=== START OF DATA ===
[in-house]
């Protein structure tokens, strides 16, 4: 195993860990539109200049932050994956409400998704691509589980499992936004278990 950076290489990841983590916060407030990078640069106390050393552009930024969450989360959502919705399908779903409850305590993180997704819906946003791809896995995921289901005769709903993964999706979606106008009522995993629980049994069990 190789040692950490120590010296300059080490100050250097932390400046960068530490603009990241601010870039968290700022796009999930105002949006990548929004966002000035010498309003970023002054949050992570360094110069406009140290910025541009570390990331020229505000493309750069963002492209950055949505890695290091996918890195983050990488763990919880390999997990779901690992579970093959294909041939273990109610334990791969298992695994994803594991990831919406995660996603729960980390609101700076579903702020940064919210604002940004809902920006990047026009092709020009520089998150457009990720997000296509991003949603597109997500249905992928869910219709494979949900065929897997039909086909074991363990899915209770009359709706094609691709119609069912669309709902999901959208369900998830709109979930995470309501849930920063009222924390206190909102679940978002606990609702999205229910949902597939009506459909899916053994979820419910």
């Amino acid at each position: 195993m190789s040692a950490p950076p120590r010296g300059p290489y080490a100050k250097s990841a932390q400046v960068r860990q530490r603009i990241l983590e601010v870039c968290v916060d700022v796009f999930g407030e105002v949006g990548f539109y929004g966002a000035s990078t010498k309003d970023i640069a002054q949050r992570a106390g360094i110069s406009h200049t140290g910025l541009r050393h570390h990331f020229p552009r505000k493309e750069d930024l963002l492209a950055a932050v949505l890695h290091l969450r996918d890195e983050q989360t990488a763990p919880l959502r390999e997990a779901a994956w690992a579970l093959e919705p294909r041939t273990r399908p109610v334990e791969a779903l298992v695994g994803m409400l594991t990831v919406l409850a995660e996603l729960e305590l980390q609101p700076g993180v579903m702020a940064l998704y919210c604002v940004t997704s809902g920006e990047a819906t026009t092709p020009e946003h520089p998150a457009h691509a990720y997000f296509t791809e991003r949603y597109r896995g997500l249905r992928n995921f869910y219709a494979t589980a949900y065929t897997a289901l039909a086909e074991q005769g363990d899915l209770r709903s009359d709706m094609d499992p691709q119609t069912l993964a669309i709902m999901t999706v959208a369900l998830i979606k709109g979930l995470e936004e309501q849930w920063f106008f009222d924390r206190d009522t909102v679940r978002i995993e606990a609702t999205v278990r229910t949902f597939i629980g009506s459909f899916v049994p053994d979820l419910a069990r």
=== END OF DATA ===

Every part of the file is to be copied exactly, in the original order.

[in-house]
């Protein structure tokens, strides 16, 4: 195993860990539109200049932050994956409400998704691509589980499992936004278990 950076290489990841983590916060407030990078640069106390050393552009930024969450989360959502919705399908779903409850305590993180997704819906946003791809896995995921289901005769709903993964999706979606106008009522995993629980049994069990 190789040692950490120590010296300059080490100050250097932390400046960068530490603009990241601010870039968290700022796009999930105002949006990548929004966002000035010498309003970023002054949050992570360094110069406009140290910025541009570390990331020229505000493309750069963002492209950055949505890695290091996918890195983050990488763990919880390999997990779901690992579970093959294909041939273990109610334990791969298992695994994803594991990831919406995660996603729960980390609101700076579903702020940064919210604002940004809902920006990047026009092709020009520089998150457009990720997000296509991003949603597109997500249905992928869910219709494979949900065929897997039909086909074991363990899915209770009359709706094609691709119609069912669309709902999901959208369900998830709109979930995470309501849930920063009222924390206190909102679940978002606990609702999205229910949902597939009506459909899916053994979820419910």
């Amino acid at each position: 195993m190789s040692a950490p950076p120590r010296g300059p290489y080490a100050k250097s990841a932390q400046v960068r860990q530490r603009i990241l983590e601010v870039c968290v916060d700022v796009f999930g407030e105002v949006g990548f539109y929004g966002a000035s990078t010498k309003d970023i640069a002054q949050r992570a106390g360094i110069s406009h200049t140290g910025l541009r050393h570390h990331f020229p552009r505000k493309e750069d930024l963002l492209a950055a932050v949505l890695h290091l969450r996918d890195e983050q989360t990488a763990p919880l959502r390999e997990a779901a994956w690992a579970l093959e919705p294909r041939t273990r399908p109610v334990e791969a779903l298992v695994g994803m409400l594991t990831v919406l409850a995660e996603l729960e305590l980390q609101p700076g993180v579903m702020a940064l998704y919210c604002v940004t997704s809902g920006e990047a819906t026009t092709p020009e946003h520089p998150a457009h691509a990720y997000f296509t791809e991003r949603y597109r896995g997500l249905r992928n995921f869910y219709a494979t589980a949900y065929t897997a289901l039909a086909e074991q005769g363990d899915l209770r709903s009359d709706m094609d499992p691709q119609t069912l993964a669309i709902m999901t999706v959208a369900l998830i979606k709109g979930l995470e936004e309501q849930w920063f106008f009222d924390r206190d009522t909102v679940r978002i995993e606990a609702t999205v278990r229910t949902f597939i629980g009506s459909f899916v049994p053994d979820l419910a069990r």